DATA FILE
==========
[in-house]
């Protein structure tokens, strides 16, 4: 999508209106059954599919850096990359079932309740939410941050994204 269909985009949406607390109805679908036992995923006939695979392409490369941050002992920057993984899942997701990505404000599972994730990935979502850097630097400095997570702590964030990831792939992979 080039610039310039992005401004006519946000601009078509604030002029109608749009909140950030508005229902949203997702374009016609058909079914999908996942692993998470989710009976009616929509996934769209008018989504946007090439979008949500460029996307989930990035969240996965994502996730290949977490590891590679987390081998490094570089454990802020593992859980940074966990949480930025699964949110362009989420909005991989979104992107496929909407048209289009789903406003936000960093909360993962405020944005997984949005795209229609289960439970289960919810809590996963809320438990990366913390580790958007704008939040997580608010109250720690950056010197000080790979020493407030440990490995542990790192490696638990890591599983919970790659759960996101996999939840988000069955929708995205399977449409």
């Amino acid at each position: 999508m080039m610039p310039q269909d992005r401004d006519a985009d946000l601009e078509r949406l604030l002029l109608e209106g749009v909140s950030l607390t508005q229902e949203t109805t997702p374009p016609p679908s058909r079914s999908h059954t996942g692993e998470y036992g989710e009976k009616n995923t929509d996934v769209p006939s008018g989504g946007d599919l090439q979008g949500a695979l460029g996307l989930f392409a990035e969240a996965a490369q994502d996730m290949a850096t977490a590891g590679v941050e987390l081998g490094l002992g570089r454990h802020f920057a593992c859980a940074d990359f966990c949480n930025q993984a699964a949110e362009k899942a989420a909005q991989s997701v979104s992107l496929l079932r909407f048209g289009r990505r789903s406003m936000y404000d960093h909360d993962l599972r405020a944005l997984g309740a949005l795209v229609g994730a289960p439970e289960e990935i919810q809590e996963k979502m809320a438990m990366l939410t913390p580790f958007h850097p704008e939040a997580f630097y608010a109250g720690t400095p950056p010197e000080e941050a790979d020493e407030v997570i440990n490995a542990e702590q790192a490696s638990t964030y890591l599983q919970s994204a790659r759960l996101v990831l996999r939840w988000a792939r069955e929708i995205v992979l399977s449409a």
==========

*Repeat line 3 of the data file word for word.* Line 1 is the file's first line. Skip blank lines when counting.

């Amino acid at each position: 999508m080039m610039p310039q269909d992005r401004d006519a985009d946000l601009e078509r949406l604030l002029l109608e209106g749009v909140s950030l607390t508005q229902e949203t109805t997702p374009p016609p679908s058909r079914s999908h059954t996942g692993e998470y036992g989710e009976k009616n995923t929509d996934v769209p006939s008018g989504g946007d599919l090439q979008g949500a695979l460029g996307l989930f392409a990035e969240a996965a490369q994502d996730m290949a850096t977490a590891g590679v941050e987390l081998g490094l002992g570089r454990h802020f920057a593992c859980a940074d990359f966990c949480n930025q993984a699964a949110e362009k899942a989420a909005q991989s997701v979104s992107l496929l079932r909407f048209g289009r990505r789903s406003m936000y404000d960093h909360d993962l599972r405020a944005l997984g309740a949005l795209v229609g994730a289960p439970e289960e990935i919810q809590e996963k979502m809320a438990m990366l939410t913390p580790f958007h850097p704008e939040a997580f630097y608010a109250g720690t400095p950056p010197e000080e941050a790979d020493e407030v997570i440990n490995a542990e702590q790192a490696s638990t964030y890591l599983q919970s994204a790659r759960l996101v990831l996999r939840w988000a792939r069955e929708i995205v992979l399977s449409a």